Thursday, December 4, 2008

More blogging?

Happened to be looking over the history of our blog from about a year ago and came to realize that we were posting a lot more frequently back then, whereas now, I've sort of evolved to these drawn out and fairly infrequent posts covering a larger area with lots of pictures... The old way seemed more fun, so only seems right to attempt going back to more frequent posting, so we'll see how long it lasts before I get tired of this... or simply run out of things to put down on this electronic pseudo-paper.

So... do I have anything particularly new and interesting to report at this point? No, I'm afraid I do not. Got up this morning in my hostel in Nara, said my good-bye's to Heidi, the really cute German girl who had been finishing up her business school here in Japan and to Sara and Jazz, a British couple, who have quit their jobs and gone traveling around the world - seems like a familiar story to me, but actually the first such people I've met here in Japan. Most, who do something of this sort, seem to head from Europe (they're always European... predominantly British too) straight to SE Asia, then to Australia, South America, North America, and back to Europe... But these two did the trans-Siberian across Russia into China, then on to Japan, so definitely not the standard route. Plenty of tourists here in Japan, of course, (see my comments about Kyoto in the previous post), but most seem to come just specifically to Japan.

In Nara, I headed off to the station to catch a train to Osaka, then a bus to Nagoya. As I've complained about before, getting around Japan is astoundingly expensive, so the buses turn out to be the only semi-affordable way of getting around, even if they do take much longer than the trains. But, I did reach Nagoya three short hours later, finishing the book I had currently been reading (The history of Lonely Planet) along the way. Nagoya joined the highly exlusive list of cities I've visited more than once on the trip so far (currently limited to Bangkok, Paris, and Berlin. Tokyo soon to be added as well) - all this really meant was that I had no trouble negotiating the subway system and soon found myself back at the Rumblefish bar, which Joel and Marina have since turned into Cafe Cornelius during the day:

Cafe Cornelius. Now operating for almost a full two weeks! Come have a coffee and learn your English here!

Later that evening, we went out for a meal at a nearby restaurant. Some of the highlights of the exotic menu;
- chicken liver (raw)
- ostrich sashimi (sashimi = raw meat)
- chicken skin
- chicken hearts (two hearts to a little skewer)
- some part of a chicken that connects the heart and the liver? Not really sure about this one, but it does take 8 chickens to produce a single skewer of this stuff...
- squid lips... This resulted in some musing about the final expressions on squids' faces...
- other strange, yet tasty, stuff.

All in all, I've now arrived at the point of 'you should taste everything once, since you'll never get a chance to taste this again!' So bring on the chicken sperm ducts! Joel tells me that's available somewhere nearby as well. I'm still not sure if I could stomach a cricket, which you can apparently get here in Japan as well...

Well, that's about it for now, really. I guess enough things happened to merit a fair amount of text, so maybe I can convince myself to keep this frequent posting up for a bit longer. It does, of course, have an expiration date, as, presumably, I'm only in Japan for another 10 days or so, then back to the States for a while. But not permanantly just yet, as South America and Antarctica are still in the plans for the first half of 2009!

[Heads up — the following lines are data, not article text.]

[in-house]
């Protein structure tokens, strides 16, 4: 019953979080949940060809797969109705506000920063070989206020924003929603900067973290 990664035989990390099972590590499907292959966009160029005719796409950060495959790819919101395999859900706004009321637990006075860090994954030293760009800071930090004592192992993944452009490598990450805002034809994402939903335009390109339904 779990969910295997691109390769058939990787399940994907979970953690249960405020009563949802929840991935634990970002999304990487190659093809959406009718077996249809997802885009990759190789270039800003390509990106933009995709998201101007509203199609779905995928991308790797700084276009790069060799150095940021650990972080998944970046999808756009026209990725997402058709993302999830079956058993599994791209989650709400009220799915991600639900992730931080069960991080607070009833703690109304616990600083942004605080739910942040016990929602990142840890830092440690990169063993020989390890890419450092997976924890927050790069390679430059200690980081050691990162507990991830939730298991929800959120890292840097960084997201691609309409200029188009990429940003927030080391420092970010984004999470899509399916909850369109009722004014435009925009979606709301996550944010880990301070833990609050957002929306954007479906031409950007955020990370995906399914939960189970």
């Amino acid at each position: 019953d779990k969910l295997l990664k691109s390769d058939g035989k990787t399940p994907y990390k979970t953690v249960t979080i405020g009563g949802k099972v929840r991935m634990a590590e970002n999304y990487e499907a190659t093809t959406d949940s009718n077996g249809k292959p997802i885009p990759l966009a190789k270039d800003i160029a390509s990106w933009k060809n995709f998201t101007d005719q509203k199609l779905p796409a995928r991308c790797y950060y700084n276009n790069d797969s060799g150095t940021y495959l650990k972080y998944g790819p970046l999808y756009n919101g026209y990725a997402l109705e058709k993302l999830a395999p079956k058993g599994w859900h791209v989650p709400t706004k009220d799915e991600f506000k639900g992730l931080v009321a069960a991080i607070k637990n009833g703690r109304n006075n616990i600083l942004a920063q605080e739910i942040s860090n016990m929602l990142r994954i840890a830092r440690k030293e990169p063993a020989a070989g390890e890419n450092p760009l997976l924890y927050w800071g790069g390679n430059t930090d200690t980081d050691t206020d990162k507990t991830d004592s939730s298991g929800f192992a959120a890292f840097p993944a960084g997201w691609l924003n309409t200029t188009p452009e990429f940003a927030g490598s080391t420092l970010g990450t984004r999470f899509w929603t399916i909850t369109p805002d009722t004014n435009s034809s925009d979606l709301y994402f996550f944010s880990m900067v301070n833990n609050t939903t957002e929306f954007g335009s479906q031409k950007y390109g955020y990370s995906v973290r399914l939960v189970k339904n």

And, well, if you've read my ramblings this far, it's only fair you get a few pictures as a reward - no new ones since Nara, but here's a few from Hiroshima, where I was prior to Kyoto:

The O-torii Gate floating near Miyajima at high tide. One of the most photographed sights in Japan - I did my part in contributing to that reputation.

Met Signe at my hostel in Hiroshima and we went to Miyajima together. Signe's Norwegian and thus almost completes my tour of Scandinavia as I hiked all over Nepal and New Zealand with Buster of Sweden, covered Denmark with Louisa and Cecile in Luang Prabang, Laos (as well as diving with Anna in Borneo), and descended from Arthur's Pass in New Zealand with a guy from Finland, whose name I cannot remember... Iceland is still missing, even though I did meet a guy from there in Tokyo, but we only talked briefly.

We ran into a Japanese wedding while roaming around Miyajima

Back in Hiroshima, the Peace Memorial Park is a moving place. The Centaph, pictured here, commemorates the thousands of unidentified victims from the Hiroshima nuclear bomb. Seen in the distance through the Centaph are the eternal flame (to burn as long as there are nuclear weapons on Earth) and the A-bomb dome - a structure preserved just as it was left by the bomb in August 1945.

The Children's Peace Memorial built to commemorate the girl who battled leukimia by attempting to fold a thousand paper cranes.

The girl lost her fight against leukimia before reaching her goal, but plenty of others have since helped get well past the mark. The picture you see here is composed entirely of little paper cranes and is just one of the many displays at the memorial.

Where do we go from here? Well, I'm going to hang out in Nagoya for another day tomorrow, getting all my things organized, then off to the very North of Japan, the island of Hokaido, for a little snowboarding getaway, before coming back down to Tokyo in order to head back to the States. The car is currently bouncing around the Pacific Ocean somewhere on the way to Vancouver, tentatively scheduled to arrive right around Christmas, so there's a trip to Canada in the works right around the New Year.

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